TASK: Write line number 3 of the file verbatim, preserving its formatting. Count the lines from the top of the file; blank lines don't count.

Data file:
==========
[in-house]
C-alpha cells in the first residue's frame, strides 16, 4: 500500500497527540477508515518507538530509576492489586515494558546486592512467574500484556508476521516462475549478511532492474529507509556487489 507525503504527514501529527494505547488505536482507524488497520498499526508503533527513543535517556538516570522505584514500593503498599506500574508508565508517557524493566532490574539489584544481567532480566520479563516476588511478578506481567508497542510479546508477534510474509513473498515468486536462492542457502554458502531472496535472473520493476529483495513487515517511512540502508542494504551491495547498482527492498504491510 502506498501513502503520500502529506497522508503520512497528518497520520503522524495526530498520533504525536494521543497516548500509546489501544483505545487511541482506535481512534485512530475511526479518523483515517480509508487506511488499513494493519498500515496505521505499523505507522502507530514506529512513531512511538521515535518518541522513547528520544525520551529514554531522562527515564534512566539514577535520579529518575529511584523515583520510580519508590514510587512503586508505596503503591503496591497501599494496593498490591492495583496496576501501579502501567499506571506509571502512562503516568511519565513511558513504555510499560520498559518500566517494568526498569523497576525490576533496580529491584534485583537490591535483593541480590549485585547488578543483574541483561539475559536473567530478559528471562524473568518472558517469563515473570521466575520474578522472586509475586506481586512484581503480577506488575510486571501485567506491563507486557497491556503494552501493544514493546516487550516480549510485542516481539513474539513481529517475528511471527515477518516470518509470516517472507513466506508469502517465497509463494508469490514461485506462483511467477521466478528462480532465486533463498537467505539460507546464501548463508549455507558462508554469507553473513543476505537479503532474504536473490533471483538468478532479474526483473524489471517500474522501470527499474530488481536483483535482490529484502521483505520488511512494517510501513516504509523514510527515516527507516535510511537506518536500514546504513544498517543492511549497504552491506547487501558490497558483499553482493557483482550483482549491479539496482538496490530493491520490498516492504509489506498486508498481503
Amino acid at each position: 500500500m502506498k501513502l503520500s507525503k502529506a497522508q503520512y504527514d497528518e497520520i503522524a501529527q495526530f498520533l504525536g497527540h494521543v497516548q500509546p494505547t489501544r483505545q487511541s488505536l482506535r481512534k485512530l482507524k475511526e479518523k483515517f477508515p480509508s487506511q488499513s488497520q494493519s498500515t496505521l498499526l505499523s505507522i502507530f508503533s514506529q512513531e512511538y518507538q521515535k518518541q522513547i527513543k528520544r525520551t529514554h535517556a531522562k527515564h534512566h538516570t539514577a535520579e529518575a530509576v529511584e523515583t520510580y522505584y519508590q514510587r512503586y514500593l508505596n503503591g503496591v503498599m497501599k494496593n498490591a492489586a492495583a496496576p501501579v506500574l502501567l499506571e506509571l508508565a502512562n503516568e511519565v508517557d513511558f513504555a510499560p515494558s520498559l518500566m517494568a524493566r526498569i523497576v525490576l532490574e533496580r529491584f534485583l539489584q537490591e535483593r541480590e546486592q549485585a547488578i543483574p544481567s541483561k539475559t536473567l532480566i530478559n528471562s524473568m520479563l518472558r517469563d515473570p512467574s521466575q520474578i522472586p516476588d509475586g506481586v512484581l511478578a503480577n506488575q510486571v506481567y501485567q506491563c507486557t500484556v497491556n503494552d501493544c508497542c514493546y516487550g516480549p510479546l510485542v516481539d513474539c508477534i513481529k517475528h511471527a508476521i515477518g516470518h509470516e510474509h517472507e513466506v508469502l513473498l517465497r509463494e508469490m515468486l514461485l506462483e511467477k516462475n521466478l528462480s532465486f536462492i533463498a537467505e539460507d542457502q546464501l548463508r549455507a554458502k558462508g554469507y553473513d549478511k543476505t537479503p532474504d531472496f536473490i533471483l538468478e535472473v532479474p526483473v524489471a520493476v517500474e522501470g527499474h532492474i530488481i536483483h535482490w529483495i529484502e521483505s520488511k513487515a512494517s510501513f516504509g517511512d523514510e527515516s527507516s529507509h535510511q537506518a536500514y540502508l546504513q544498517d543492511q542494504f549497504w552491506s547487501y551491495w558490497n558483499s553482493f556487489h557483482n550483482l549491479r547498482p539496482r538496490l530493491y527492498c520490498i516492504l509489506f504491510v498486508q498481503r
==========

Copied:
Amino acid at each position: 500500500m502506498k501513502l503520500s507525503k502529506a497522508q503520512y504527514d497528518e497520520i503522524a501529527q495526530f498520533l504525536g497527540h494521543v497516548q500509546p494505547t489501544r483505545q487511541s488505536l482506535r481512534k485512530l482507524k475511526e479518523k483515517f477508515p480509508s487506511q488499513s488497520q494493519s498500515t496505521l498499526l505499523s505507522i502507530f508503533s514506529q512513531e512511538y518507538q521515535k518518541q522513547i527513543k528520544r525520551t529514554h535517556a531522562k527515564h534512566h538516570t539514577a535520579e529518575a530509576v529511584e523515583t520510580y522505584y519508590q514510587r512503586y514500593l508505596n503503591g503496591v503498599m497501599k494496593n498490591a492489586a492495583a496496576p501501579v506500574l502501567l499506571e506509571l508508565a502512562n503516568e511519565v508517557d513511558f513504555a510499560p515494558s520498559l518500566m517494568a524493566r526498569i523497576v525490576l532490574e533496580r529491584f534485583l539489584q537490591e535483593r541480590e546486592q549485585a547488578i543483574p544481567s541483561k539475559t536473567l532480566i530478559n528471562s524473568m520479563l518472558r517469563d515473570p512467574s521466575q520474578i522472586p516476588d509475586g506481586v512484581l511478578a503480577n506488575q510486571v506481567y501485567q506491563c507486557t500484556v497491556n503494552d501493544c508497542c514493546y516487550g516480549p510479546l510485542v516481539d513474539c508477534i513481529k517475528h511471527a508476521i515477518g516470518h509470516e510474509h517472507e513466506v508469502l513473498l517465497r509463494e508469490m515468486l514461485l506462483e511467477k516462475n521466478l528462480s532465486f536462492i533463498a537467505e539460507d542457502q546464501l548463508r549455507a554458502k558462508g554469507y553473513d549478511k543476505t537479503p532474504d531472496f536473490i533471483l538468478e535472473v532479474p526483473v524489471a520493476v517500474e522501470g527499474h532492474i530488481i536483483h535482490w529483495i529484502e521483505s520488511k513487515a512494517s510501513f516504509g517511512d523514510e527515516s527507516s529507509h535510511q537506518a536500514y540502508l546504513q544498517d543492511q542494504f549497504w552491506s547487501y551491495w558490497n558483499s553482493f556487489h557483482n550483482l549491479r547498482p539496482r538496490l530493491y527492498c520490498i516492504l509489506f504491510v498486508q498481503r